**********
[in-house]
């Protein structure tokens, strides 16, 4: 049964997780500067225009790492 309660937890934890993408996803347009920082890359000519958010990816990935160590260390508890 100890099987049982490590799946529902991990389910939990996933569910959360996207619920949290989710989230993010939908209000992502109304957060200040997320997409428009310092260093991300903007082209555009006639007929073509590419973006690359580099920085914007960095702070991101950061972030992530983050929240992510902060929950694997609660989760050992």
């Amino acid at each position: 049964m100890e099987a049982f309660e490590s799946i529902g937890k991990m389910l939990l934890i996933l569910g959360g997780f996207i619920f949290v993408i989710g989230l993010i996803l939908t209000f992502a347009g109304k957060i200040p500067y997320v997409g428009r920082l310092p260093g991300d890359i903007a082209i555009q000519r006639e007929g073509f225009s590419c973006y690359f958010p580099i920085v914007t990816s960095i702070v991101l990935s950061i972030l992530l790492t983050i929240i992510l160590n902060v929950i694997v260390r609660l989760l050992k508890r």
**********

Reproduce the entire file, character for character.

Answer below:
[in-house]
């Protein structure tokens, strides 16, 4: 049964997780500067225009790492 309660937890934890993408996803347009920082890359000519958010990816990935160590260390508890 100890099987049982490590799946529902991990389910939990996933569910959360996207619920949290989710989230993010939908209000992502109304957060200040997320997409428009310092260093991300903007082209555009006639007929073509590419973006690359580099920085914007960095702070991101950061972030992530983050929240992510902060929950694997609660989760050992």
């Amino acid at each position: 049964m100890e099987a049982f309660e490590s799946i529902g937890k991990m389910l939990l934890i996933l569910g959360g997780f996207i619920f949290v993408i989710g989230l993010i996803l939908t209000f992502a347009g109304k957060i200040p500067y997320v997409g428009r920082l310092p260093g991300d890359i903007a082209i555009q000519r006639e007929g073509f225009s590419c973006y690359f958010p580099i920085v914007t990816s960095i702070v991101l990935s950061i972030l992530l790492t983050i929240i992510l160590n902060v929950i694997v260390r609660l989760l050992k508890r």